I’m working on a novel of adventure and intrigue, romance and mystery, deceit and derring-do, about the sexy and crowd-pleasing subject of technological unemployment.


“Carbo” appears in the November/December 2017 issue of F&SF.

You can buy a copy of the issue here:

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Interview: John W. Sexton on “Down at the Goblin Boutique”

What was the inspiration for “Down at the Goblin Boutique,” or what prompted you to write it?

The basic concept is really a twist on something that occurs in many folktales and myths, where a series of warnings lulls the unwary into thinking that they are being aided and advised. Around the time that I was playing with this idea for a new poem I was leafing through the poems of Christina Rossetti and came across an old favourite, Goblin Market. The title immediately engendered another idea, not of a market that sold suspect fruit as in the original poem, but of a shop that sold something far more sophisticated, that catered to a more discerning and perhaps wealthier customer. Once I struck upon the notion of a coat with magical properties, the poem began to reveal itself to me bit by bit.


John W. SextonDo you see yourself as a fantasy and science fiction poet or as a poet who sometimes uses the tropes and language of fantasy and science fiction?

I see myself as a poet working within the tradition of the Fantastic. And as such a poet, practising the craft now for over forty years, I would identify with the Fabulist and Metaphoricist schools of thought.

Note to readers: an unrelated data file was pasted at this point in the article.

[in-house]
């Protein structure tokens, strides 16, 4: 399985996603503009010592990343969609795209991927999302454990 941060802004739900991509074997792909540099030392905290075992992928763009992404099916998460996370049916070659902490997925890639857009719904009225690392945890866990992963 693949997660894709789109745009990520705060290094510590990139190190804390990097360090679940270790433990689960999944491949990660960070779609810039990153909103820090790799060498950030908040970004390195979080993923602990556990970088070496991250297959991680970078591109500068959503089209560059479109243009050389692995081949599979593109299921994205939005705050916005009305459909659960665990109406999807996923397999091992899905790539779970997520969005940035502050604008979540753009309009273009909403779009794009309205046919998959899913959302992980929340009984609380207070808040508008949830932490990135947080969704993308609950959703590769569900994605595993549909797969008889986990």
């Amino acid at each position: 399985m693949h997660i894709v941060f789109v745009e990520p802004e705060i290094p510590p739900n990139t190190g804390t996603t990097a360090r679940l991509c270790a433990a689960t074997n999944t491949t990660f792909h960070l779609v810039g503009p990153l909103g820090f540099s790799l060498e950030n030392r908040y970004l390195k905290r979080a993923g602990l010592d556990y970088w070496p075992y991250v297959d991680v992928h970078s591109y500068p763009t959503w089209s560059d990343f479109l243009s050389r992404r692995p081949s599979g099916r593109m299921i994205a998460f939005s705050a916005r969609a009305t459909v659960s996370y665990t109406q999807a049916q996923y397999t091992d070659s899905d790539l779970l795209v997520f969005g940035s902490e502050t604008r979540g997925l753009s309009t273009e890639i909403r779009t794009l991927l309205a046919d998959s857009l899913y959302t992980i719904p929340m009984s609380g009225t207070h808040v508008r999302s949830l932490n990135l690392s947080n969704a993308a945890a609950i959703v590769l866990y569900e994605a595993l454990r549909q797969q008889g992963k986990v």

Being a European my main influences in both would also obviously be largely European, so on the Fabulist side there would initially have been poets like Walter de la Mare, Tomas Tranströmer, W. B. Yeats, Vasko Popa and Lewis Carroll. However, when I started out as a young poet I was also reading a lot of fiction, and much of that was actually science fiction, and so I very quickly formed the opinion that the realm of the fantastic was a better way to express ideas. Even in the mainstream literature that I was reading in those days, and I’m talking now about the late ‘70s, there appeared to be a trend that confirmed this, for I was also reading Thomas Pynchon, Robert Coover, Borges, Emma Tennant, Angela Carter and Beckett, all of whom seemed to work aspects of the fantastic into what they did. J. G. Ballard’s short fiction, especially, had an elevated hallucinatory effect in terms of how he seemed to treat time and space in a psychological way. He brought you inside his fictions in such a subjective, interactive way that was truly subversive; and all this was achieved largely through the manipulation of language.